How to improve your wellbeing if you’re self-employed

A recent report by the Centre for Research on Self-Employment (CRSE), entitled ‘The Way to Wellbeing’, measured self-employed people’s overall satisfaction and wellbeing, based on various aspects of their lives – including jobs, income, health, family life and leisure.

Its key recommendations included creating a more appreciative culture where business failures are embraced as part of entrepreunrial life, and ensuring better and quicker access to mentoring and training for start-ups to help reduce stress and improve confidence.

The CRSE also recommended creating more co-working spaces to combat the isolation felt by so many self-employed people and improving their long-term financial sustainability by encouraging the DWP and pension providers to introduce financial products for the self-employed.

There are also a number of small, daily changes self-employed people can make to improve their wellbeing and confidence. Here are our top tips.


Susan Gafsen, co-founder and director of Pep & Lekker, a natural food company, says getting out there and exercising first thing is the best start to the working day. “The time I would otherwise have spent commuting I now exercise. This refreshes and sets me up for the day, so I don’t feel guilty about it.”

Set clear boundaries

Setting boundaries between work time and family time also helps. “It’s very easy to work 24/7 when you’re running your own business but I always try and set aside time for our family dinner in the evening,” Gafsen notes. “This is a priority as you need the support of family and friends to remain grounded.”

Gafsen believes it’s important to enforce a social media curfew too. “I try not to look at my emails or social media after 10pm so there is time to unwind before bed,” she says.

Talk to people who get it

“As supportive as your friends will be no matter what they do, sometimes it helps to turn to someone who’s in the same position,” Ellen Manning, freelance writer and blogger, says. “Find people who also run their own businesses or work for themselves and do it in a similar way to you. That way, they already know some of the pitfalls and can commiserate, advise and generally ‘get’ what you’re going through. Feeling like there’s someone there who understands is absolutely invaluable when it comes to your mental and emotional wellbeing.”


Mentor Nicola Van Dyke says it’s important to allow yourself to be supported in any areas you’re not an expert in. “Wasting frustrating hours on figuring out a technical issue on your website is pointless. Invest wisely in support so you can concentrate on doing what you do best. Your passion is your power!” she notes.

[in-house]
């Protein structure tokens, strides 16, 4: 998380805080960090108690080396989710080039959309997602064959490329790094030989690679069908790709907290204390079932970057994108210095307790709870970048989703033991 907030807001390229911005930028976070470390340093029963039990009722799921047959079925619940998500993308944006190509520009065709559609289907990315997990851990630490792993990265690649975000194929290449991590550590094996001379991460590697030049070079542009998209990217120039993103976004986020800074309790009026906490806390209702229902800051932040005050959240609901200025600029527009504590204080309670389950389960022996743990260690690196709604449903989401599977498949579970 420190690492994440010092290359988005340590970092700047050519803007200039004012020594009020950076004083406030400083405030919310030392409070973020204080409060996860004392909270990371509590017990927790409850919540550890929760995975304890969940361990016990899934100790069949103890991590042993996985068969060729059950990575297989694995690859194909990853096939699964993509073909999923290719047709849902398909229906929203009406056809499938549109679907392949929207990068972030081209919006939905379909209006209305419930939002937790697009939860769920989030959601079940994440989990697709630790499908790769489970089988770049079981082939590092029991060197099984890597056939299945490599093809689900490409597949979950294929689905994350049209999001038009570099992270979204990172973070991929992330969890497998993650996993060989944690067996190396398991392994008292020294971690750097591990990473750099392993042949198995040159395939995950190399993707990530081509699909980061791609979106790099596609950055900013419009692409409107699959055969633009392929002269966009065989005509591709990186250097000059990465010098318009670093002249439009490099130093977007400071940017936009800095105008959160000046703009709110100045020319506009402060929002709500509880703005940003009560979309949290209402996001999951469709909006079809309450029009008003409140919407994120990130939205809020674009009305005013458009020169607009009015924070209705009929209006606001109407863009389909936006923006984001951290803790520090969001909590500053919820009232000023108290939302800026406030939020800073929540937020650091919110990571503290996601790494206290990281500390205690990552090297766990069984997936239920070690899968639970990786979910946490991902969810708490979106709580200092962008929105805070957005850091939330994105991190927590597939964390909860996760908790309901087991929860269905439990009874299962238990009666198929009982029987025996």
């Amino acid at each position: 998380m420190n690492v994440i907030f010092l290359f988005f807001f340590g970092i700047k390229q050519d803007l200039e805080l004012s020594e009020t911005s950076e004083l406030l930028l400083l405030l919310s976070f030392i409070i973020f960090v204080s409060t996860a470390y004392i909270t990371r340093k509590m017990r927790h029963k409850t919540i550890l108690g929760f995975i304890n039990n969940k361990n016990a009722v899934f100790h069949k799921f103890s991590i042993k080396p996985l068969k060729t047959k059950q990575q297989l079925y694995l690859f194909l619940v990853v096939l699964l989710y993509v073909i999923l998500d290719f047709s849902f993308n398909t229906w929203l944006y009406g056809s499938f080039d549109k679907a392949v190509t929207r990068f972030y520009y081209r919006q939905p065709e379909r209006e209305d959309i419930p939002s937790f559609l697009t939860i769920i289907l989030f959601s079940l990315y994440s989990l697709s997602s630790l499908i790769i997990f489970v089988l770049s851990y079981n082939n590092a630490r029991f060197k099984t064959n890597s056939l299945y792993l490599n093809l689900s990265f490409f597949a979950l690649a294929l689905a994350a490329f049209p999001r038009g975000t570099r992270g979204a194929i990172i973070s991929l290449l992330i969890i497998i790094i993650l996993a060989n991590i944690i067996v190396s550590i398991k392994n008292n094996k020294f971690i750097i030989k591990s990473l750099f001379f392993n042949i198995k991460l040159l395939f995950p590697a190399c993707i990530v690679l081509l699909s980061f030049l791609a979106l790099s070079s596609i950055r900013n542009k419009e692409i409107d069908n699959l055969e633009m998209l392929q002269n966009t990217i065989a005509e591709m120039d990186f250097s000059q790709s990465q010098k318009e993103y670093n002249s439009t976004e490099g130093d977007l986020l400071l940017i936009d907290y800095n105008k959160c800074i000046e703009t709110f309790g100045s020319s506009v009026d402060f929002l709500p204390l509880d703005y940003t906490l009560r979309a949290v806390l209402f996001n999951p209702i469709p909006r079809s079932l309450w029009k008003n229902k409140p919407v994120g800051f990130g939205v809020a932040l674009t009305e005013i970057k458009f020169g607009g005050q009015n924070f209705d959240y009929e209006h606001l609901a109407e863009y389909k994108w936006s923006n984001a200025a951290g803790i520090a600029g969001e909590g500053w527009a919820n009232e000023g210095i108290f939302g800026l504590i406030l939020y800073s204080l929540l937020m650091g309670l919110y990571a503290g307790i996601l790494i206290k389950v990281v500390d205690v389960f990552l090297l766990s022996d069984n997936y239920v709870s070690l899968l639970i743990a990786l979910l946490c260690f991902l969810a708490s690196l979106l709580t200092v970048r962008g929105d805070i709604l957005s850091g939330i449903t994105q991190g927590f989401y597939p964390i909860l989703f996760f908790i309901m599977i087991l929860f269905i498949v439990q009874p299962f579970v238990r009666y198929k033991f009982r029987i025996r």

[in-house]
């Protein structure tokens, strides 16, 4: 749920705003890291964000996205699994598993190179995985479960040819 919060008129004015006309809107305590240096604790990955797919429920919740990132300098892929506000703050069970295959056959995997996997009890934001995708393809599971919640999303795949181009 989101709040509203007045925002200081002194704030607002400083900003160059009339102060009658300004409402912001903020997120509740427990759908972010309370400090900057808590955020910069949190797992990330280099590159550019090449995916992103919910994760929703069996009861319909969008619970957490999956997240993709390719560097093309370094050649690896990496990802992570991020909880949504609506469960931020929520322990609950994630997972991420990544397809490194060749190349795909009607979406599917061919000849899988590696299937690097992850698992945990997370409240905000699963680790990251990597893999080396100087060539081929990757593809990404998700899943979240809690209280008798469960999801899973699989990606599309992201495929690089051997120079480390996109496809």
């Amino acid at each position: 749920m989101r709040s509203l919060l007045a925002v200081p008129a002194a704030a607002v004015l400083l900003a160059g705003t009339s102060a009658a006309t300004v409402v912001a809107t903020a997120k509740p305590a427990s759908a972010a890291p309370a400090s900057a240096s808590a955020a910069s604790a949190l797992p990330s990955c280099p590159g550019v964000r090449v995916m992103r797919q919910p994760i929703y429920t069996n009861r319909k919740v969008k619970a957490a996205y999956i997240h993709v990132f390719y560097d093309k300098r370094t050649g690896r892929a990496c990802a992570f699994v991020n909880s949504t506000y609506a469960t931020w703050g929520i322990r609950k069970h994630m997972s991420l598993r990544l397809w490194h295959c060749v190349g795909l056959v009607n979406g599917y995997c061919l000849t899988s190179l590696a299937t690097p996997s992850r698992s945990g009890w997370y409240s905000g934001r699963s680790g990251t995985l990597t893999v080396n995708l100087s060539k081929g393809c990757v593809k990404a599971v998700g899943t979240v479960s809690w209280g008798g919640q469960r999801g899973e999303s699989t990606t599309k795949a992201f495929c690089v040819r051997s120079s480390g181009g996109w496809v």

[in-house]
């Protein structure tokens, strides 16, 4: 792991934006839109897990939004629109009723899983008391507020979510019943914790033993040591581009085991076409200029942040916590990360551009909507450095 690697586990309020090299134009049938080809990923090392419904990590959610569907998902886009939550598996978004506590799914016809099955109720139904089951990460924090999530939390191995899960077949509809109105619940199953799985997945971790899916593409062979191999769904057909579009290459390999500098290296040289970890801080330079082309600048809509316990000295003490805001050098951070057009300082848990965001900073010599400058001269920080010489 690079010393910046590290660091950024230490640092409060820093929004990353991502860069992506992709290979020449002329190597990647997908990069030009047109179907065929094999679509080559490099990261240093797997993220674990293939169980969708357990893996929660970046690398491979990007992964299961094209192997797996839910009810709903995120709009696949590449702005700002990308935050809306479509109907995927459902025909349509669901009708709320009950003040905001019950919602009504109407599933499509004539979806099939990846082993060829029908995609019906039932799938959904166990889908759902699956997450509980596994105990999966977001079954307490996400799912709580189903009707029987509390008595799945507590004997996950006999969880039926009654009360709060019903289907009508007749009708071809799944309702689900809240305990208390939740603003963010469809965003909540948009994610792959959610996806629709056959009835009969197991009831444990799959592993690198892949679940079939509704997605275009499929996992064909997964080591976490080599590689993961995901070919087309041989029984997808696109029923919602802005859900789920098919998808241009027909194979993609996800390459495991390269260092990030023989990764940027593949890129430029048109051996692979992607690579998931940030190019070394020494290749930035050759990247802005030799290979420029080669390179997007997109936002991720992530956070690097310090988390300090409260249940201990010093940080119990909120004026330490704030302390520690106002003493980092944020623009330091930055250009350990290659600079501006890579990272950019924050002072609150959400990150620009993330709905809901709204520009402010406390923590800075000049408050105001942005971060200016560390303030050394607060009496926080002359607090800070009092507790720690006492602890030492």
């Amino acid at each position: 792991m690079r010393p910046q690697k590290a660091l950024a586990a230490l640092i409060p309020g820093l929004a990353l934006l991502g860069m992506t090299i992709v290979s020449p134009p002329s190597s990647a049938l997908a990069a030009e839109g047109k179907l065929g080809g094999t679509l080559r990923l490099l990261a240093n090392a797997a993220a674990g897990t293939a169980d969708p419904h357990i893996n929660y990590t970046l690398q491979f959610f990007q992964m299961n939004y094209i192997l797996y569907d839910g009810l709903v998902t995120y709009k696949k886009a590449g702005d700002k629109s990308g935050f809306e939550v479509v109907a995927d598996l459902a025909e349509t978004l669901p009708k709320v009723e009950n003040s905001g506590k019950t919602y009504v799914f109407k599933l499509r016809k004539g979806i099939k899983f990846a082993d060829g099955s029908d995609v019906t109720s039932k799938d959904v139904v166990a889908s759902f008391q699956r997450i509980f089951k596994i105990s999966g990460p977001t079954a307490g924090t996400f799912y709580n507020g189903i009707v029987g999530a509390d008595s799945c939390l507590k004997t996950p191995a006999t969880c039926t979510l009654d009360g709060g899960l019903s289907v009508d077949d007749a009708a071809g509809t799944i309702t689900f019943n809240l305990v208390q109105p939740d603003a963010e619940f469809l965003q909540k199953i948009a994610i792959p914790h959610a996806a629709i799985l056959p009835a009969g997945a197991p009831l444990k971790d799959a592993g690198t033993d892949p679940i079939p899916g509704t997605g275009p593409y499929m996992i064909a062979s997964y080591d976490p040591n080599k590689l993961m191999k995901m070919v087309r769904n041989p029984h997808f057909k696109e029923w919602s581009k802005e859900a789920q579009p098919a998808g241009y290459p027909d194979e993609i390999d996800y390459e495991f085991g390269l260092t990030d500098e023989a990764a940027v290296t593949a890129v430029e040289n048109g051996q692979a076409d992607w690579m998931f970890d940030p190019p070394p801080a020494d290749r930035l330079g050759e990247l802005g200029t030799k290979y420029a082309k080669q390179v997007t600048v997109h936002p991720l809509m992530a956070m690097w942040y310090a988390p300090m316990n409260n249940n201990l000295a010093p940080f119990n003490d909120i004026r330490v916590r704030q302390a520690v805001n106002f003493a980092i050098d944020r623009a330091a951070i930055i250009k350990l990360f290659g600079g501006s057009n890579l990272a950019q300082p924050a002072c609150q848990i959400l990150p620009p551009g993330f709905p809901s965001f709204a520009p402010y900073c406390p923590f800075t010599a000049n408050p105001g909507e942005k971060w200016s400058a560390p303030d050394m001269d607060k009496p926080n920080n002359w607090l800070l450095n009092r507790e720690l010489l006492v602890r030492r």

Set your own hours

Geraldine Joaquim, founder of Mind Your Business wellbeing consultancy, says: “The 9-5 is a rather out-dated framework which came into being during the industrial revolution, and in today’s modern world it doesn’t necessarily suit people’s lifestyles.” Instead, self-employed people should make their work day fit around them. “You could try making some changes to suit you – perhaps taking a break between 3 and 6 to spend time with the children and then spending a couple of hours in the evening or getting up early to get a couple of hours work in before the school run,” Joaquim advises.

Stop multitasking

“This is a common issue whether you’re self-employed or not,” says Joaquim. “We often have several jobs on the go: that email you started this morning, the blog you need to finish, the bank statement you were checking. But this constant switching of attention is ineffective.” Joaquim believes it’s a misconception that we can multitask. “In fact we can only focus on one thing at a time but we have become adept at switching that focus. This actually exhausts our brains and leaves us feeling tired and like we haven’t achieved very much at the end of the day.”

Take a break

Taking short breaks throughout the day should help you stay motivated, according to Joaquim. “Our brains are designed to rest every 90 minutes or so, so that we can process the things we have experienced or learned,” she says. “Most of us are familiar with that sensation of ‘zoning out’ for a time (usually when we’re driving from A to B and don’t remember the journey!), that’s the brain doing it’s processing.  When we don’t allow the break, we push it into our sleep period which can end up overloading us and lead to broken sleep patterns. Taking the dog for a quick walk or going to make a coffee is an ideal break – as long as you leave your mobile behind!”

Georgina Fuller is an award winning freelance journalist and editor.

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